Third Watch
A Hero's Rest

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Omar G: B | Grade It Now!
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The Day of The Reckoning

It's been so long since there was a new episode of Third Watch, that I was starting to lose the threads of reality.

I began to think that Bosco was a happy-go-lucky, great guy.

I hallucinated that Carlos had a brain.

I began to find reasons to respect Kim.

It was sick, and terrible, and made no sense. But reality has returned. Welcome back to Third Watch: The Reckoning.

Previously on The Reckoning: a random, very short selection of clips, maybe 12 seconds worth, showing Bosco telling Ty that police work is "all about the law of averages," Sully telling Faith she's a good cop, Sully bringing cookies to a cute neighbor's house, and Faith coming home to her husband Fred. That's it. According to NBC, if you don't remember what happened all those weeks ago, too bad, suckas! The episode (which should be called The Reckoning if for no other reason than that it's not "A Hero's Rest," which is just an ass title) begins with a slow-motion lottery ball bouncing and spinning through a lottery machine. Bosco, in voice-over, tells us that the week the jackpot was $70 million, lines stretched around the block for people to buy tickets. I really like this disembodied, faceless Bosco. I wish all of his performance was in voice-over. Balls are bouncing. One of them comes through a tube. Bosco says he doesn't believe in luck. The number 35 pops up and down the tube, galvanizing itself with loud, unnecessary sound effects. Right. Loud balls. Got it.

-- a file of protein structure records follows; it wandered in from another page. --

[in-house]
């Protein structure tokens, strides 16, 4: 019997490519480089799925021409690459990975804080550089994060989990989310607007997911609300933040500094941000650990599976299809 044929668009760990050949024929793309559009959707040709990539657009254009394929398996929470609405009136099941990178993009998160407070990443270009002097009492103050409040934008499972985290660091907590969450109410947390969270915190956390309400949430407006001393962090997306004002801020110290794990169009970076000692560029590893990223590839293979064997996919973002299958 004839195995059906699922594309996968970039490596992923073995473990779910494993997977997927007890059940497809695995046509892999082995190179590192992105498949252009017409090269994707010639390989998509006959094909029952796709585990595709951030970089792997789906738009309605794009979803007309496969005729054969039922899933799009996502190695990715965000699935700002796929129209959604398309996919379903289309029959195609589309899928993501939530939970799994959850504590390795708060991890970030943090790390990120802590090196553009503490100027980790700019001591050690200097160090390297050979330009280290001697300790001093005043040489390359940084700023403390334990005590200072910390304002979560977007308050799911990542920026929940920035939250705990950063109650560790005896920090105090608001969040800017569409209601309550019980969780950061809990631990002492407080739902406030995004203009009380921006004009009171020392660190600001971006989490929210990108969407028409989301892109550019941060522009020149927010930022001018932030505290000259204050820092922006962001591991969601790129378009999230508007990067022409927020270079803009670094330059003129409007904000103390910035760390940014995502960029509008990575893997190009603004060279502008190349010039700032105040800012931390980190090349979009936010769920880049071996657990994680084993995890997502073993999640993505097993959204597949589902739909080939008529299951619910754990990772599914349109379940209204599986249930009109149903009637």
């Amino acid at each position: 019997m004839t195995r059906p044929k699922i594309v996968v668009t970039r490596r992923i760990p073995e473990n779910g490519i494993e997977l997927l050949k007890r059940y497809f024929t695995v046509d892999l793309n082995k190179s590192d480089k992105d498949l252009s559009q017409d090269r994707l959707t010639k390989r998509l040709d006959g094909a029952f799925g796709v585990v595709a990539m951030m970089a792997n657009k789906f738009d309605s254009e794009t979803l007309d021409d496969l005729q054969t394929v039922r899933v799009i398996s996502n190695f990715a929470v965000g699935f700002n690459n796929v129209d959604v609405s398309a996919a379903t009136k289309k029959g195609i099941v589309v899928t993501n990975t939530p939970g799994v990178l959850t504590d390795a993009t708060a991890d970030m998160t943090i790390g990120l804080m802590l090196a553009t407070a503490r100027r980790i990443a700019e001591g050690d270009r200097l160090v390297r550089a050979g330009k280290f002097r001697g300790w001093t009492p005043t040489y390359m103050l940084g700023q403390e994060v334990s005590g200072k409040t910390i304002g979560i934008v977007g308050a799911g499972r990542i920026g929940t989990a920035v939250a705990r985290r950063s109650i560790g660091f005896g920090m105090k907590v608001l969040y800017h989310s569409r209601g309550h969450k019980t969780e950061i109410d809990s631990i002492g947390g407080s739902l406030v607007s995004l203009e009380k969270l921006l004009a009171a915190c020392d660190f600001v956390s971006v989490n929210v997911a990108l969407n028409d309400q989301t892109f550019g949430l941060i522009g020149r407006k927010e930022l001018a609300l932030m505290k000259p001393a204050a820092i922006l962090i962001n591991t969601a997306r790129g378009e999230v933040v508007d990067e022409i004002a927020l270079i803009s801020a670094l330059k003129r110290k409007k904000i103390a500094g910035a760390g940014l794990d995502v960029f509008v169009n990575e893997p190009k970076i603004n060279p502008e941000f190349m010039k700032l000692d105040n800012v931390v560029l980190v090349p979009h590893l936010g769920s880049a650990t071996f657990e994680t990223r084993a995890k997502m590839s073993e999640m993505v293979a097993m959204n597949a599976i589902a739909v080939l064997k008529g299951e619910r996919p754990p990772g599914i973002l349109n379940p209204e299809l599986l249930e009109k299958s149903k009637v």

In the station locker room, Sully announces, "Seventy million dollars!" to which Faith replies, "Yeah! Right?" Ty chimes in, too. Bosco bursts in with his plain clothes and says that if he had the power over who lived and who died, the world would be a better place. And there would be no ugly women anymore, right Bosco? Sully contemplates Bosco as God. A goose walks over my grave. Bosco does a John Rocker, complaining that he won't ride the trains with "that garbage" after complaining about traffic. Yokas tells him defensively that she rides the trains. Ty suggests, pretty stupidly, that if Bosco wins the lottery, he can ride a helicopter to work. Because that makes absolute sense. Ty maintains that if you won the lottery, you'd still need something to do, so why not come to work? Faith says sarcastically that she'd love to strap on a bulletproof vest out of boredom. Bosco suddenly announces that the lottery is a scam. Someone comes in and announces roll call and Bosco is suddenly late. "Morons!" he calls after everyone, even though he is the tardy one. That scene was pure setup, but to what end? Oh, I know: to show that Bosco is a breed apart. A nonconformist. A man comfortable with his own prejudices. Damn, it's only the first five minutes and already I need a stiff drink.

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Third Watch

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